Marietta, Georgia, February 8, 2016 – Life University (LIFE) is proud to announce The Chillon Project, a degree-granting program for incarcerated students and correctional staff in the Georgia prison system – the only program of its kind offered by a college or university based in the state of Georgia since 1994.
“We are ecstatic about seeing the partnership between the Georgia Department of Corrections and Life University move to the next level,” says Dr. L.C. “Buster” Evans, Assistant Commissioner of Inmate Services at the Georgia Department of Corrections (GDC). “The administration and faculty from Life University have been proactive leaders in helping to advance educational opportunities for both officers as well as inmates who recognize that their future success is tied to educational accomplishment.”
The Chillon Project is an undertaking of LIFE’s Center for Compassion, Integrity and Secular Ethics (CCISE) together with the Georgia Department of Corrections to introduce degree programs in Georgia’s correctional facilities. It will be one of a handful of such programs in the entire Southeast. An innovative feature of The Chillon Project is the inclusion of scholarships for correctional officers employed by the GDC, as well as their family members, to also have increased access to higher education at Life University.
“Education in prisons transforms lives and communities by showing that incarcerated persons are first and foremost human beings with the same potential as anyone else to help themselves and others if only given the opportunity,” says Brendan Ozawa-de Silva, PhD, program director of The Chillon Project and associate professor of psychology at LIFE. “Higher education is the only effective way to drastically reduce recidivism, and incarcerated persons who earn a Bachelor’s degree while in prison have recidivism rates of less than 3 percent, compared to rates of up to 70 percent for the general population.”
Guy F. Riekeman, D.C., President of Life University, and Dr. Ozawa-de Silva have shared LIFE’s unique curriculum plans and initiatives such as The Chillon Project with His Holiness the Dalai Lama. At the end of December 2015, they received a letter from the Dalai Lama commending LIFE’s commitment to positive social change. “As someone who believes strongly in the possibility and potential of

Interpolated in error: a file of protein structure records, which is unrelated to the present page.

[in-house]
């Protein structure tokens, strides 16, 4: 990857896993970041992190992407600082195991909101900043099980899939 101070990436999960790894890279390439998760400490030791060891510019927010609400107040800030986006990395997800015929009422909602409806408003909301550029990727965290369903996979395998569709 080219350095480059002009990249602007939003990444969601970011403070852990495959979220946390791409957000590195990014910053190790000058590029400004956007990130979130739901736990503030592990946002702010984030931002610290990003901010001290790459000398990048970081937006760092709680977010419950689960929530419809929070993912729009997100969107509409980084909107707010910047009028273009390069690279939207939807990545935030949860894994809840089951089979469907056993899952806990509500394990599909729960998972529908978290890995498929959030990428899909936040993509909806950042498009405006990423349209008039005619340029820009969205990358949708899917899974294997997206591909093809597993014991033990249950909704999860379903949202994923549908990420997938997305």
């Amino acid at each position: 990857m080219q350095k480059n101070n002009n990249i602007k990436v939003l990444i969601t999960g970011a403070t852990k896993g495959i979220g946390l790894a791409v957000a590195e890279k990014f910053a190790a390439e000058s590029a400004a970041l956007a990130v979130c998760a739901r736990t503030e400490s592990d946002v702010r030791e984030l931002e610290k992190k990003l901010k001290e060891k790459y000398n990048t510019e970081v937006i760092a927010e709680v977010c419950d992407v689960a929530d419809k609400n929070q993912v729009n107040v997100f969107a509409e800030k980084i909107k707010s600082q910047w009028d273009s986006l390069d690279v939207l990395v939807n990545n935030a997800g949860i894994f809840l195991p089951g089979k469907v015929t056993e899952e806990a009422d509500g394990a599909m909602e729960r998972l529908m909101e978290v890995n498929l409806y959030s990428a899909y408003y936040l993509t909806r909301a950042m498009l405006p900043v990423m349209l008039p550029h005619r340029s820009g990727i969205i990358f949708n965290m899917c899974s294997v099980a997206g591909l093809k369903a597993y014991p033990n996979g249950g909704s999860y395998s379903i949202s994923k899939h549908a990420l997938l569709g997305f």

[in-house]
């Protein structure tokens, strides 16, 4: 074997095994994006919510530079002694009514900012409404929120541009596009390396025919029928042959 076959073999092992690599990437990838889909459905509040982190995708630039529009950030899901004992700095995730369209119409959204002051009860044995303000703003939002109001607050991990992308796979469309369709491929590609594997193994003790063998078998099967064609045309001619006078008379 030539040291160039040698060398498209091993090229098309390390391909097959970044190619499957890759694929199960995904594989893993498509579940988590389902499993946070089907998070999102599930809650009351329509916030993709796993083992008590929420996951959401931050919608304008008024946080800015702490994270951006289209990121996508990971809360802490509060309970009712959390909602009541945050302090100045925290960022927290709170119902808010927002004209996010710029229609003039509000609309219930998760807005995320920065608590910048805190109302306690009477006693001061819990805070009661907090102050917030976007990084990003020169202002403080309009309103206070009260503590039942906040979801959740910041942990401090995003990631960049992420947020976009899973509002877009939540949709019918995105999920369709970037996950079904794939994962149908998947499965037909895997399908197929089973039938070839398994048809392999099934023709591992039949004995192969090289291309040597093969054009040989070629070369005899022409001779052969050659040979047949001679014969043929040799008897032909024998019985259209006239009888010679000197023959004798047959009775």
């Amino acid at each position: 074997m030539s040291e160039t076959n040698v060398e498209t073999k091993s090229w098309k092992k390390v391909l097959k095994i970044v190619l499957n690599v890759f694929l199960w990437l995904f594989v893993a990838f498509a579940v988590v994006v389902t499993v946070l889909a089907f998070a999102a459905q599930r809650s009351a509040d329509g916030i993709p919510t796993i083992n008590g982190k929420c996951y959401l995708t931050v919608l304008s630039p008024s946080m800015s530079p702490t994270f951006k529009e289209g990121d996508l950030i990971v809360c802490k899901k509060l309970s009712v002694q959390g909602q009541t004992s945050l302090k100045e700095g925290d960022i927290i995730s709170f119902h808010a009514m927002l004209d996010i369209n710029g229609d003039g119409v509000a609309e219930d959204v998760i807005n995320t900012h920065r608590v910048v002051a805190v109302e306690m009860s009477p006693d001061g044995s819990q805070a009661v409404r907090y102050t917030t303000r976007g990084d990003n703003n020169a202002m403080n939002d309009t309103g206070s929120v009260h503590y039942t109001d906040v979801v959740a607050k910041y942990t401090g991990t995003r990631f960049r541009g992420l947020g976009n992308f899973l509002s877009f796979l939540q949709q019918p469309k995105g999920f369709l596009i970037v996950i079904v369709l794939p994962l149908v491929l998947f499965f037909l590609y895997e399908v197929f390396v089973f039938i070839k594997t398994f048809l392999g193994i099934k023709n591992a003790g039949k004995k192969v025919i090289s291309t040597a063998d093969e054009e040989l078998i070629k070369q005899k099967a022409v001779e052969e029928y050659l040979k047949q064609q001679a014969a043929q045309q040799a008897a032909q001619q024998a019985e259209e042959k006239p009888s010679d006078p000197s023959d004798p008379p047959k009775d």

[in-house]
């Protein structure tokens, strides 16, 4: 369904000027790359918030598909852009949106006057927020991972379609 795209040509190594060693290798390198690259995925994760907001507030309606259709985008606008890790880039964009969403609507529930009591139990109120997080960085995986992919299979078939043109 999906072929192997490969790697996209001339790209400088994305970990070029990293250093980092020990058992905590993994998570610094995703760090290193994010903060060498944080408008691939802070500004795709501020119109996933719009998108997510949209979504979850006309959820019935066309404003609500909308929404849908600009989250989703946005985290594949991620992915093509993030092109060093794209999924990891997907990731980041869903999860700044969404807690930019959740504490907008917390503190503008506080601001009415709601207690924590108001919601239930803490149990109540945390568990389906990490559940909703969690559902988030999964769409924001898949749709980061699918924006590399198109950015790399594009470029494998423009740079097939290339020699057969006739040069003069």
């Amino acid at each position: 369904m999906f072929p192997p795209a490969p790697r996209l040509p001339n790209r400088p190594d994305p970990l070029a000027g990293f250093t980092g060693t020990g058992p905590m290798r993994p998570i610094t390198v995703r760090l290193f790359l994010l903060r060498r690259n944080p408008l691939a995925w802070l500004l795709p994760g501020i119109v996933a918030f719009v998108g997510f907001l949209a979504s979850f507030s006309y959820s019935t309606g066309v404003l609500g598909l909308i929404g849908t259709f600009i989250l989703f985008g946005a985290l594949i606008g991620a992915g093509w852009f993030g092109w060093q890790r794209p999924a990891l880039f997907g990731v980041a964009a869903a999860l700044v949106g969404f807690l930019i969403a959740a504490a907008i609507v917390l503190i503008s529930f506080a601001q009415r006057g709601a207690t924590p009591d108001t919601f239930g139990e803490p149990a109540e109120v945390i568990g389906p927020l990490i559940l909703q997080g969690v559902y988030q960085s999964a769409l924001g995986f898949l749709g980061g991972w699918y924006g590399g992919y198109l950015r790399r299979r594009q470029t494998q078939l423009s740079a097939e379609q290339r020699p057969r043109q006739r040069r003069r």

individuals to change, I feel that the focus of a society’s justice system should always be on rehabilitation rather than punishment,” writes the Dalai Lama. “I therefore support initiatives that provide prisoners with opportunities to pursue education and personal development and in doing so benefit society as well. I am delighted to hear that Life University and its Center for Compassion, Integrity and Secular Ethics, through a program they call ‘The Chillon Project,’ has now developed a degree program for people imprisoned in the state of Georgia.”
Pending approval from the Southern Association of Colleges and Schools Commission on Colleges (SACSCOC), The Chillon Project will offer an Associate of Arts degree in Positive Human Development and Social Change, with the plan to expand this after three years to also offer a Bachelor of Arts degree in Positive Human Development and Social Change. The Bachelor’s will be debuted for LIFE students on the University’s Marietta campus as well.
The curriculum, based on the concept of secular ethics, is a rigorous interdisciplinary degree focused on providing the skills and knowledge necessary for creating positive and sustainable social change. It includes coursework in positive psychology, business and social entrepreneurship, peace studies and other disciplines. It also includes lab components for the cultivation of inner values, emotional and social intelligence, and contemplative practice.
Named for Lord Byron’s poem “The Prisoner of Chillon” – a poem often cited by Life University’s founder, Dr. Sid E. Williams – The Chillon Project will enroll 15 incarcerated students at the Lee Arrendale State Prison in Alto, Georgia during its initial year, and, additionally, Life University will provide scholarships to 15 Lee Arrendale State Prison correctional staff or their family members. Enrollment will increase in subsequent years, and the program will be opened to incarcerated women throughout the state. Life University, which operates on a quarter system, anticipates launching the program officially in the spring or summer quarter of 2016.
With the tagline “the not-so-little University that is changing the world,” Life University aims to impact social change with innovative initiatives such as The Chillon Project. “We are convinced that there is a better way to handle incarceration, and are grateful to the GDC and to Governor Deal for this opportunity,” says Dr. Riekeman, President of Life University. “Our hope is that what we are doing in Georgia and at Life University will become a model for other states and universities to follow.”